GREENPEACE has vowed to continue campaigning against genetically modified (GM) crops in Australia, despite backlash from the farming and scientific community for vandalising CSIRO research trials.
The pledge comes as two Greenpeace anti-GM activists - Jessica Latona and Heather McCabe - were handed suspended sentences of nine months this week, for using whipper snippers to destroy GM wheat trials at CSIRO in Canberra in July last year. Justice Hilary Penfold recorded convictions against the two women.
In a statement released after their sentencing, Ms Latona and Ms McCabe said, “We did it because we’re deeply concerned about the future of our food… GM is not proven safe to eat. The only thing we are sure about is that it’s a major threat to our environment.”
The Office of Gene Technology Regulator-approved trials were developing high amylose wheat and examining another GM wheat strain which increases biomass and grain yield.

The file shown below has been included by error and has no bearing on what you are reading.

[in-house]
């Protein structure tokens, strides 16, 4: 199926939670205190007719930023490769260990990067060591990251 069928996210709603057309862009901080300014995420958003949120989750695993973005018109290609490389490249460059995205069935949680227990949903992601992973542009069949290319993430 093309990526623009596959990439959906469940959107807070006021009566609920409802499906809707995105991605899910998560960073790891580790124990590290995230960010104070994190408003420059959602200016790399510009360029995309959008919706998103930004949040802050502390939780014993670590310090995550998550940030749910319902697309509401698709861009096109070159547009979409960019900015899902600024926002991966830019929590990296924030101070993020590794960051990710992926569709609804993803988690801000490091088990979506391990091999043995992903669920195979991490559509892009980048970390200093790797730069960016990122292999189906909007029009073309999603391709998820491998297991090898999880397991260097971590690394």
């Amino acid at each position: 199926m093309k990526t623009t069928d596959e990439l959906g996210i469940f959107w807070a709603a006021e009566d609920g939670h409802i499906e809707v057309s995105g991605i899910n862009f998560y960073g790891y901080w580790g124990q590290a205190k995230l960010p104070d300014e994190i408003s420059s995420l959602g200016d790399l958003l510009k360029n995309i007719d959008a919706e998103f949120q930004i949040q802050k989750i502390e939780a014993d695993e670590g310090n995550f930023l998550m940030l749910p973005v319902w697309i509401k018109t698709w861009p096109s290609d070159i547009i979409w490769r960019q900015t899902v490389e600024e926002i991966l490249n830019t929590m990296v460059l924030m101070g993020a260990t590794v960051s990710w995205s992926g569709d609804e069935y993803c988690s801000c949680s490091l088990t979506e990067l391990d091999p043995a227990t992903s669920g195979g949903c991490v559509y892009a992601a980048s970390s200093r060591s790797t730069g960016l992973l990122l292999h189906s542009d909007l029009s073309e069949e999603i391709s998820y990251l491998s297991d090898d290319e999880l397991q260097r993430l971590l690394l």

The crop destruction stifled research progress by about a year, due to lost grain affecting the amount of seed collected for testing and the assessment of agronomic performance. Greenpeace has paid $280,000 in reparations to CSIRO.
CSIRO said it welcomed the fact that “those responsible for the damage to this important trial have been appropriately dealt with by the criminal justice system”.
Greenpeace Australia-Pacific head of programs Ben Pearson said in a radio interview that the conservation group would not rule out undertaking similar acts in future.
He said Greenpeace “will never resile from undertaking acts of civil disobedience… we certainly will if we believe it's necessary”.
In a written statement Greenpeace promised to continue campaigning against the introduction of GM wheat technology into Australia.
“We will do this by working with farmers to ensure they get protection from the threat of contamination this technology poses to them and their crops, and thus their livelihoods,” the statement said.